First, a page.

letter to H. Walpole, says: (see Walpole's Works, vol. v. p. 395.) "I send you a bit of a thing for two reasons; first, because it is one of your favorites, Mr. M. Green; and next, because I would do justice: the thought on which my second Ode turns, (The Ode to Spring, afterwards placed first, by Gray,) manifestly stole from thence. Not that I knew it at the time, but having seen this many years before; to be sure it imprinted itself on my memory, and forgetting the author, I took it for my own. Then follows the quotation from Green's Grotto. Wakefield seems to have discovered the original of this stanza in some lines in Thomson. Summer, 342. V. 37. "The varied colours run," Thoms. Spring. Luke. V. 47.

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"From branch to branch the smaller birds with song Solac'd the woods, and spread their painted wings." Par. L. vii. 438. W. And so Thomson. Spring, 582; Virg. Georg. iii. 243; En. iv. 525; Claudian, xv. 3. 66 Pictisque plumis." Phædri Fab. iii. v. 18.

V. 49. Πάνθ ̓ ἅλιον ἄμμι δεδύκειν. Theocrit. Idyll. i. 102. W. Alexis ap. Stobum. lib. exv.: *Hôn vào ô Bios buòs 'Еолéраv йɣει. Plato has the same metaphorical expression :



[On a favourite cat called Selima, that fell into a China Tub with gold fishes in it, and was drowned, MS. Wharton. Walpole, after the death of Gray, placed the China Vase on a pedestal at Strawberry Hill, with a few lines of the Ode for its inscription.]

"TWAS on a lofty vase's side,
Where China's gayest art had dy'd

The azure flowers, that blow;

Var. V. 4. In the first edition the order of these lines was reversed:

"The pensive Selima reclin❜d,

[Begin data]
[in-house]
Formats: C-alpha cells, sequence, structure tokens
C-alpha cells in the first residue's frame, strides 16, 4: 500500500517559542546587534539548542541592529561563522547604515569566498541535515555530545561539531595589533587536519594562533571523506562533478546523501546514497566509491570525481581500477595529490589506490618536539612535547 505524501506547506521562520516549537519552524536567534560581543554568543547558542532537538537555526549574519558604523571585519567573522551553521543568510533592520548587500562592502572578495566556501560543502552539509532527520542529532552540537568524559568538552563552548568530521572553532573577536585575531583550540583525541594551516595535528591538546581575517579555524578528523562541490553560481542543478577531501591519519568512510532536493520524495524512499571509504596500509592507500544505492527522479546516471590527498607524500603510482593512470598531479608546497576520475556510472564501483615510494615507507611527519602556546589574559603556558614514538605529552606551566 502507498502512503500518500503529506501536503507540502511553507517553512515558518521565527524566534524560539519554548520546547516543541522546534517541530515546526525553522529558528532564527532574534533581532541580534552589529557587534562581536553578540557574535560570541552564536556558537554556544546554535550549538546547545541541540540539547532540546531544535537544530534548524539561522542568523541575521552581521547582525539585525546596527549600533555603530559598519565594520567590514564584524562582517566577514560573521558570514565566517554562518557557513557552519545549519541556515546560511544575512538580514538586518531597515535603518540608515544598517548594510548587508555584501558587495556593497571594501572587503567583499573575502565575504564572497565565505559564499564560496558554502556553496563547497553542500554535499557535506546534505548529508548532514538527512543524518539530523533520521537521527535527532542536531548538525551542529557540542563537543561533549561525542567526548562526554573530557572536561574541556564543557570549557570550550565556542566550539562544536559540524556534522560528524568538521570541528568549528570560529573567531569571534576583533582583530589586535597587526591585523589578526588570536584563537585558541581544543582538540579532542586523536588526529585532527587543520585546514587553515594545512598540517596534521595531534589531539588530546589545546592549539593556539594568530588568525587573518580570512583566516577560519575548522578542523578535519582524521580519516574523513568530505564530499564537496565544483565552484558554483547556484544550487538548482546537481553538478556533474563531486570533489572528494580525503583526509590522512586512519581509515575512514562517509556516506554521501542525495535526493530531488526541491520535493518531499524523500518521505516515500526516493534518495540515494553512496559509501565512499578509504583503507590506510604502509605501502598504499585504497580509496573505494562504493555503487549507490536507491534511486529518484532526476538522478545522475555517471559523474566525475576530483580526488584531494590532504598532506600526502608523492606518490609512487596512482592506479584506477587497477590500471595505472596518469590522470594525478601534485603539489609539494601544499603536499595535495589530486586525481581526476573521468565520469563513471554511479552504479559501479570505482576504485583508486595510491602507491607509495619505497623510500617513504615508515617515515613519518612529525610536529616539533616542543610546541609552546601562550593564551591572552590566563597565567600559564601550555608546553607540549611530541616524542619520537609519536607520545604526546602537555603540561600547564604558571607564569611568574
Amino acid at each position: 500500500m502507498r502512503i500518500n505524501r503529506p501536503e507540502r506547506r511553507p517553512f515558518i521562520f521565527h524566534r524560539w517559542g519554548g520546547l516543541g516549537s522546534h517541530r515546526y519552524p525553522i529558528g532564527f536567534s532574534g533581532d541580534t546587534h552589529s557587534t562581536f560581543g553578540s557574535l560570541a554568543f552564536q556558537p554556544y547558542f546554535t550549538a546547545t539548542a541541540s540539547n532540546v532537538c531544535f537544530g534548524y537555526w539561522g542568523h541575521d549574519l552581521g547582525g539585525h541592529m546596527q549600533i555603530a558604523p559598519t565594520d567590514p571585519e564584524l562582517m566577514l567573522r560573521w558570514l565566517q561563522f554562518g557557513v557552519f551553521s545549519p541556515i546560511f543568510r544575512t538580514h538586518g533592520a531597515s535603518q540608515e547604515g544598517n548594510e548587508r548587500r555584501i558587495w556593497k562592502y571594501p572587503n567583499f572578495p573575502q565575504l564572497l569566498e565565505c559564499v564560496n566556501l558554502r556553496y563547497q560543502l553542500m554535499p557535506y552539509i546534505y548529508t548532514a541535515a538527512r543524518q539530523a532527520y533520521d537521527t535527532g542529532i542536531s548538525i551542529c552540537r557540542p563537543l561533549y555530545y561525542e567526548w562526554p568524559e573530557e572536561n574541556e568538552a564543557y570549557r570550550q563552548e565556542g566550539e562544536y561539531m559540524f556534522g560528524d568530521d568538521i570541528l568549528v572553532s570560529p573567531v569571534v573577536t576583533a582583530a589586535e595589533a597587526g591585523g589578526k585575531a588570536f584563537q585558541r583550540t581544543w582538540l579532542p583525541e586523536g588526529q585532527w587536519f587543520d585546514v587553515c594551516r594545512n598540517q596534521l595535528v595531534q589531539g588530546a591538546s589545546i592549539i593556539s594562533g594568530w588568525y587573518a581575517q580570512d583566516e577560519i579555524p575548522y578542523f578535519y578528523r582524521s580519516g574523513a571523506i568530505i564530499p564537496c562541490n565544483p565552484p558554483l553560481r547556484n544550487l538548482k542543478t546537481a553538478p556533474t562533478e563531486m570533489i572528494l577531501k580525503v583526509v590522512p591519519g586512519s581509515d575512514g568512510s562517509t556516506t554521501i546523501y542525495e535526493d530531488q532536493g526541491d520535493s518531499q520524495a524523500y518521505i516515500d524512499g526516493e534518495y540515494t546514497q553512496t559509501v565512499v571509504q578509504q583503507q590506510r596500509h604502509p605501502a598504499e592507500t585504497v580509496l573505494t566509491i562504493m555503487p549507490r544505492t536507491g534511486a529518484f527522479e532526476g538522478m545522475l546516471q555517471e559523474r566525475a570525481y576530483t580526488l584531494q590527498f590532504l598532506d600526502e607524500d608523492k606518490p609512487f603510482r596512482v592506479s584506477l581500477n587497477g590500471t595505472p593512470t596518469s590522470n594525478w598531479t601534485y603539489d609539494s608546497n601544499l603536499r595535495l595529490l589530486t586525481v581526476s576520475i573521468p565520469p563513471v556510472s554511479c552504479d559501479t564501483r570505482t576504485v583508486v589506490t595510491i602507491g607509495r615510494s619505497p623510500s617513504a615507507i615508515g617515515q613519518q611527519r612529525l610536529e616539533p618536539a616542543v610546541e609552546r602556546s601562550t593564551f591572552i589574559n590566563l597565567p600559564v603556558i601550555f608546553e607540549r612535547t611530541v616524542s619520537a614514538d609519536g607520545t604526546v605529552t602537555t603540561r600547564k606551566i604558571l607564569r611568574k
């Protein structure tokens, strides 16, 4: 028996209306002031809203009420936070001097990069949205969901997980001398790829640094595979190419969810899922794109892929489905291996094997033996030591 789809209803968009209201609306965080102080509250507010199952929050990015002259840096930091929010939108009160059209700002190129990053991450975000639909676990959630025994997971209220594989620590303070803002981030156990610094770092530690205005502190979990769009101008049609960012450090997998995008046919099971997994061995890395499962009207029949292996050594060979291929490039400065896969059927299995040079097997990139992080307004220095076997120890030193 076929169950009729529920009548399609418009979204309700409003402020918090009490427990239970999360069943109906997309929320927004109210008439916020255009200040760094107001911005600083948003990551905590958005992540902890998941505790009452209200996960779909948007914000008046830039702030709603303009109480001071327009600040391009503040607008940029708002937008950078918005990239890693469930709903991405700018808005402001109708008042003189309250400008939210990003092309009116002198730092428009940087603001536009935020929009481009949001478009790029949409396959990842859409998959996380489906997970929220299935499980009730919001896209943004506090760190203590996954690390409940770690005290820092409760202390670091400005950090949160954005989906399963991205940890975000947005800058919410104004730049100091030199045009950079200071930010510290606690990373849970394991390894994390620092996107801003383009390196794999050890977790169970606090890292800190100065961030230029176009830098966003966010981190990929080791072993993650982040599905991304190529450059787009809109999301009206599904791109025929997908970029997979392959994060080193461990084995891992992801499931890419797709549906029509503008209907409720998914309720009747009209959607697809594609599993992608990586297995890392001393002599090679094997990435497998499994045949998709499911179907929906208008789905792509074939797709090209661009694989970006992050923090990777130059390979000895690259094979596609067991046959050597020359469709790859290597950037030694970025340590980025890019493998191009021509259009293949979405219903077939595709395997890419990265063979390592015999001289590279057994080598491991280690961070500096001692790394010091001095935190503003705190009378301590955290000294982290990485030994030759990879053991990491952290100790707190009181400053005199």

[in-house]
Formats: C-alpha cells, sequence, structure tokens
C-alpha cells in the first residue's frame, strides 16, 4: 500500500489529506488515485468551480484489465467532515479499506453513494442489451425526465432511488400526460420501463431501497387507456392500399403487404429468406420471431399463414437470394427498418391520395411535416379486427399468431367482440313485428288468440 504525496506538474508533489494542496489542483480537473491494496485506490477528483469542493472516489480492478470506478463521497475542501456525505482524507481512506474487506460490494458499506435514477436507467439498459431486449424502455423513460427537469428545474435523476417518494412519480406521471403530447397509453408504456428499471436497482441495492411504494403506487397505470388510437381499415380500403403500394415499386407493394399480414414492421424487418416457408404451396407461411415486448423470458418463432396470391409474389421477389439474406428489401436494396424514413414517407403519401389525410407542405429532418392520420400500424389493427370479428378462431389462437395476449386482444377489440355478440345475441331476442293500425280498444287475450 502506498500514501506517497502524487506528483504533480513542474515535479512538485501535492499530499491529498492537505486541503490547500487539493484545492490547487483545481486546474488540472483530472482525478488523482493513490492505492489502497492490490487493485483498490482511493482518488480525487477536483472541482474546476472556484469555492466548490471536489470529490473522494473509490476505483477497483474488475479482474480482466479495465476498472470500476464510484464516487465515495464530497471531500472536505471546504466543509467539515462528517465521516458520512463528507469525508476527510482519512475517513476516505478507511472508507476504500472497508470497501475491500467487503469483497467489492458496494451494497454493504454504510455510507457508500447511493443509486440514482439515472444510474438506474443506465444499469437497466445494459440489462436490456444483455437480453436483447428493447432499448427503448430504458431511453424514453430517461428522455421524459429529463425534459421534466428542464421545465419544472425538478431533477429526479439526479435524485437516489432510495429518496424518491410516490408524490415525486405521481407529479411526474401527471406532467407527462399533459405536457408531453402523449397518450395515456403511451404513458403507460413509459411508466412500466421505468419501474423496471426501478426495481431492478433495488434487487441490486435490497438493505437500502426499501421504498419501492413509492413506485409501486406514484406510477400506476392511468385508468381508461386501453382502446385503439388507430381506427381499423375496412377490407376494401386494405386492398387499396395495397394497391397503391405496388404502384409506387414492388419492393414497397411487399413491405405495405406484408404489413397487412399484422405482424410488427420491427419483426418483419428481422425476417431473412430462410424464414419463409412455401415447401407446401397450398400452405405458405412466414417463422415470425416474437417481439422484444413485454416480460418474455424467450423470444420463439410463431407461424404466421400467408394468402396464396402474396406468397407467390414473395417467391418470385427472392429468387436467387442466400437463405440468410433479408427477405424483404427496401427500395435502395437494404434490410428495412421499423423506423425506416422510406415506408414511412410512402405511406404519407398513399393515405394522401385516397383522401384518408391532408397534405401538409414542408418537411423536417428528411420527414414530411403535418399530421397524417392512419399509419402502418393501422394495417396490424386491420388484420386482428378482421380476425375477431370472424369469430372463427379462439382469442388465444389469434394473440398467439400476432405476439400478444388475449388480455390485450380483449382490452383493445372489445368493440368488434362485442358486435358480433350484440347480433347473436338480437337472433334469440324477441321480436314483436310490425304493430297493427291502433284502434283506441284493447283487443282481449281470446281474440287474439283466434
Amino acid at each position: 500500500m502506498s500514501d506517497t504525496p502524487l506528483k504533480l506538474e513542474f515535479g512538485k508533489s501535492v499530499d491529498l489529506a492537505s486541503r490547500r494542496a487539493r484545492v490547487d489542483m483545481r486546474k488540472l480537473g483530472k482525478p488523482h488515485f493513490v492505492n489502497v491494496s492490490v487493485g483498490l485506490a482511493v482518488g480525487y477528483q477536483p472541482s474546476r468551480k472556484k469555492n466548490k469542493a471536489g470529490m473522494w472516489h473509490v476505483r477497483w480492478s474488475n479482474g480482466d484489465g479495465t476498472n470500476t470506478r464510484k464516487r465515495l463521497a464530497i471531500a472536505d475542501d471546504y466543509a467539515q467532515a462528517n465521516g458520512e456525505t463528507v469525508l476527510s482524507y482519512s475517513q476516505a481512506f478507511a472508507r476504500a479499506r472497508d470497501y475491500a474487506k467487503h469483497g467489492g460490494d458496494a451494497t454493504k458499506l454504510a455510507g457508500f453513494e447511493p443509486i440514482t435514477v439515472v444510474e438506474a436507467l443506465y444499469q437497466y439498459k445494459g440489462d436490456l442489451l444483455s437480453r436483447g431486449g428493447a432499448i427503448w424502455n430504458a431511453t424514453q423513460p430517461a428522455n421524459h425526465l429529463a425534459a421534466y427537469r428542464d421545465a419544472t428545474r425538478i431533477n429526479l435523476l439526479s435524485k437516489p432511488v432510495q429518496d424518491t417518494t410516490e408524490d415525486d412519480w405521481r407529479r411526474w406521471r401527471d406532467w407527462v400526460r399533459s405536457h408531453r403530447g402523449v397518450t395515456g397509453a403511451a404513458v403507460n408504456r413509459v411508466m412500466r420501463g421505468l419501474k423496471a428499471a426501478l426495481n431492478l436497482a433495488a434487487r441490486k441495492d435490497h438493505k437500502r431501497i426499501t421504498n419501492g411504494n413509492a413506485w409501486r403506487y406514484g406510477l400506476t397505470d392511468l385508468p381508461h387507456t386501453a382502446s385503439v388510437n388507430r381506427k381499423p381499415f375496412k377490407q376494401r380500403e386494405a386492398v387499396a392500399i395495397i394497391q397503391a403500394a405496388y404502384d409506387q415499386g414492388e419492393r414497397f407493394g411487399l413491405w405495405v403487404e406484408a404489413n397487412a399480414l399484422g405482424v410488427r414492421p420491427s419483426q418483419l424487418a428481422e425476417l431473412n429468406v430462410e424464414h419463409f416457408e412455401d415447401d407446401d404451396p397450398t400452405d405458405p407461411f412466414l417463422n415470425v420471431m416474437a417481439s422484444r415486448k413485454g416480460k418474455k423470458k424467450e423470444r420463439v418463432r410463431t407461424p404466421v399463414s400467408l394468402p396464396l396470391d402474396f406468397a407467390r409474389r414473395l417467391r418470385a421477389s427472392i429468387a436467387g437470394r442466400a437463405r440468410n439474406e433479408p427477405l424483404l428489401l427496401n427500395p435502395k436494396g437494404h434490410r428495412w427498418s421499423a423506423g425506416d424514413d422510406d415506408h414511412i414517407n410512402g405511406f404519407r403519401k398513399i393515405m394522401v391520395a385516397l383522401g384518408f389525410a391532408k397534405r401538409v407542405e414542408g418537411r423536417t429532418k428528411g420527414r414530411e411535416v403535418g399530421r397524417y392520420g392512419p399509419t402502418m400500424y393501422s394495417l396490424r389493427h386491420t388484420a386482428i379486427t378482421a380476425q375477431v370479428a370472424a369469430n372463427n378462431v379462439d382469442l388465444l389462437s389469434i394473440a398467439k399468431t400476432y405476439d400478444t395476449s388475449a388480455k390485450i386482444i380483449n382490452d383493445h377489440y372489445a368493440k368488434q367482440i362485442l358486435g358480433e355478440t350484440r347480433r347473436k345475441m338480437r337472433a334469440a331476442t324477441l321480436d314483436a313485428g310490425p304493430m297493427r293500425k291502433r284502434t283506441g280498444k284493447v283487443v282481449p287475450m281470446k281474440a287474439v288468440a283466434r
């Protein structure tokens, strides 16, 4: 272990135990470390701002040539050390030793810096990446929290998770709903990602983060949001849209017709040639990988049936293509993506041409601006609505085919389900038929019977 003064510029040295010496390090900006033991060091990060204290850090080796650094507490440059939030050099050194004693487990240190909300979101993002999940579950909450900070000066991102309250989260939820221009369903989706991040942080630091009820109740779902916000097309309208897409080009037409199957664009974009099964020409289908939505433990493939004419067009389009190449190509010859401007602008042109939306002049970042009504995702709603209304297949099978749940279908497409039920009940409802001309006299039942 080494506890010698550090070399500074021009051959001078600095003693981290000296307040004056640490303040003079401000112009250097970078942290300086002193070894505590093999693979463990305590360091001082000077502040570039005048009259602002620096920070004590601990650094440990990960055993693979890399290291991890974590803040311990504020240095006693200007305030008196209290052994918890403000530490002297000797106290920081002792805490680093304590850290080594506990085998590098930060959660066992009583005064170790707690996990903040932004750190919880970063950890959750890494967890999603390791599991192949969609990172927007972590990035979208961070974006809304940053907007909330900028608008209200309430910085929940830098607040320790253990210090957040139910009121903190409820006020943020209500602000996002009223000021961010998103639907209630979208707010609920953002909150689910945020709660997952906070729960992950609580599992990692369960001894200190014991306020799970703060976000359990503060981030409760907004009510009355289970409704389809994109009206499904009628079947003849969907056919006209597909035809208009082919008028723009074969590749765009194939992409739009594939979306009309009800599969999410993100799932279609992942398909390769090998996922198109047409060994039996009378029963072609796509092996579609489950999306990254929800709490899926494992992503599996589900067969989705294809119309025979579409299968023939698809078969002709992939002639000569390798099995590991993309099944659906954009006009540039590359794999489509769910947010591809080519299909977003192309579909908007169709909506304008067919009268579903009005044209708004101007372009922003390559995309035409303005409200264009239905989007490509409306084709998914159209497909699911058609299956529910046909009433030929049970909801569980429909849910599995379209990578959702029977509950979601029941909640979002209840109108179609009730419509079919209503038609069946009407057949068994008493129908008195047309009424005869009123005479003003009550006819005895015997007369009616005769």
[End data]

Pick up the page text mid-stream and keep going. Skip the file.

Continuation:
Demurest of the tabby kind."

hμeis d'Ev dvoμaïç Tov Biov, de Legib. tom. ii. p. 770, ed. Serrani; and Aristotelis Poetica, cap. 35: καὶ τὸ γῆρας Ἑσπέραν Biov. Add Catull. ad Lesb. c. 5. v. 5. "Nobis, cum semel occidet brevis lux." Twining, in his translation of the Poetics, together with this line from Gray, has quoted Com. of Err. (last scene): "Yet hath my night of life some memory,' p. 108. It is a phrase very common among the old English poets. Herrick has,

"Sunk is my sight, set is my sun,

And all the loom of life undone."


and "My sun begins to set," Rowley's All's lost by Lust, p. 63, 4to. with many others.

*This Ode first appeared in Dodsley. Col. vol. ii. p. 274, with some variations; only one of which is given by Mason. They are all noticed in this edition, as they occur.

V. 3. This expression has been accused of redundance by

Demurest of the tabby kind,
The pensive Selima, reclin'd,

Gaz'd on the lake below.

Her conscious tail her joy declar'd;
The fair round face, the snowy beard,
The velvet of her paws,
Her coat, that with the tortoise vies,
Her ears of jet, and emerald eyes,
She saw; and purr'd applause.

Still had she gaz'd; but 'midst the tide
Two angel forms were seen to glide,

The Genii of the stream:

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Var. V. 14. First edit. "Two beauteous forms; "" a reading that appears to me preferable to the one now in the


Dr. Johnson and Wakefield. See Todd's Ed. of Comus, p. 139. Gray, however, could have defended it by the usage of the ancient poets. See Ovid. Metam. ix. 98: "Hunc tamen ablati domuit jactura decoris." And Statii Silv. II. v. 30: "Unius amissi tetigit jactura leonis." Ovid ad Liv. 185: "Jura silent, mutæque tacent sine vindice leges." In Jortin's Tracts, vol. i. p. 269, some examples of such redundant expressions are collected from the Greek and Latin poets. See on this subject also the notes of Burmann on Propertius, lib. iv. El. vii. v. 69; on Ovid. Met. ii. 66, and on Poem. Lotichii, lib. i. el. 8. 27. In the Prog. of Poesy, I. i. 5: "The laughing flowers that round them blow." "Azure flowers," v. Drummond. Mæliades. Luke.

V. 15. Thomson, in his Spring, v. 400, with equal beauty, speaking of fish:

in whose ample wave The little Naiads love to sport at large."